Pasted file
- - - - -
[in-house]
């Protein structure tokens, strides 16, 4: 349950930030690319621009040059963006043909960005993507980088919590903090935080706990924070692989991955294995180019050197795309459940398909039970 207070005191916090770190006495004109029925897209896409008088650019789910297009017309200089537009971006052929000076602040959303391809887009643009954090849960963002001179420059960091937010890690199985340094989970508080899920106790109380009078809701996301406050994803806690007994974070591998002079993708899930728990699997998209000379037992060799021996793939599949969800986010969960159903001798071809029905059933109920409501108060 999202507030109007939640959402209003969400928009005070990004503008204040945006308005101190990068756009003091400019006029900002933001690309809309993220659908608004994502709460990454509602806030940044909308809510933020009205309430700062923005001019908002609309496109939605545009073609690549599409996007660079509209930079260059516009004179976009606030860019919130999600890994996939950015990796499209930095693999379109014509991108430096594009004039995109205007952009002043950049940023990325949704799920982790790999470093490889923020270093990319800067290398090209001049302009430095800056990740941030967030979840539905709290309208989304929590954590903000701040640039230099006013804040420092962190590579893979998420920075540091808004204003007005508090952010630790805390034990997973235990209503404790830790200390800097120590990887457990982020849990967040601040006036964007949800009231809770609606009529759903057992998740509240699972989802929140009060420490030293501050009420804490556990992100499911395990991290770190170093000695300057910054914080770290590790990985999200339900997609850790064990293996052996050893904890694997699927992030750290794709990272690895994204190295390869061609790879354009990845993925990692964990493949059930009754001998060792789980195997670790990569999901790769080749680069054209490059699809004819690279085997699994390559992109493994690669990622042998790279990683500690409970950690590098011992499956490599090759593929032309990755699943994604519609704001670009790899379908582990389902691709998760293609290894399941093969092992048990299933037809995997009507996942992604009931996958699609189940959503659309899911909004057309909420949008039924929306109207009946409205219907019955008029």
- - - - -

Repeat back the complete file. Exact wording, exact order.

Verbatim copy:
[in-house]
């Protein structure tokens, strides 16, 4: 349950930030690319621009040059963006043909960005993507980088919590903090935080706990924070692989991955294995180019050197795309459940398909039970 207070005191916090770190006495004109029925897209896409008088650019789910297009017309200089537009971006052929000076602040959303391809887009643009954090849960963002001179420059960091937010890690199985340094989970508080899920106790109380009078809701996301406050994803806690007994974070591998002079993708899930728990699997998209000379037992060799021996793939599949969800986010969960159903001798071809029905059933109920409501108060 999202507030109007939640959402209003969400928009005070990004503008204040945006308005101190990068756009003091400019006029900002933001690309809309993220659908608004994502709460990454509602806030940044909308809510933020009205309430700062923005001019908002609309496109939605545009073609690549599409996007660079509209930079260059516009004179976009606030860019919130999600890994996939950015990796499209930095693999379109014509991108430096594009004039995109205007952009002043950049940023990325949704799920982790790999470093490889923020270093990319800067290398090209001049302009430095800056990740941030967030979840539905709290309208989304929590954590903000701040640039230099006013804040420092962190590579893979998420920075540091808004204003007005508090952010630790805390034990997973235990209503404790830790200390800097120590990887457990982020849990967040601040006036964007949800009231809770609606009529759903057992998740509240699972989802929140009060420490030293501050009420804490556990992100499911395990991290770190170093000695300057910054914080770290590790990985999200339900997609850790064990293996052996050893904890694997699927992030750290794709990272690895994204190295390869061609790879354009990845993925990692964990493949059930009754001998060792789980195997670790990569999901790769080749680069054209490059699809004819690279085997699994390559992109493994690669990622042998790279990683500690409970950690590098011992499956490599090759593929032309990755699943994604519609704001670009790899379908582990389902691709998760293609290894399941093969092992048990299933037809995997009507996942992604009931996958699609189940959503659309899911909004057309909420949008039924929306109207009946409205219907019955008029």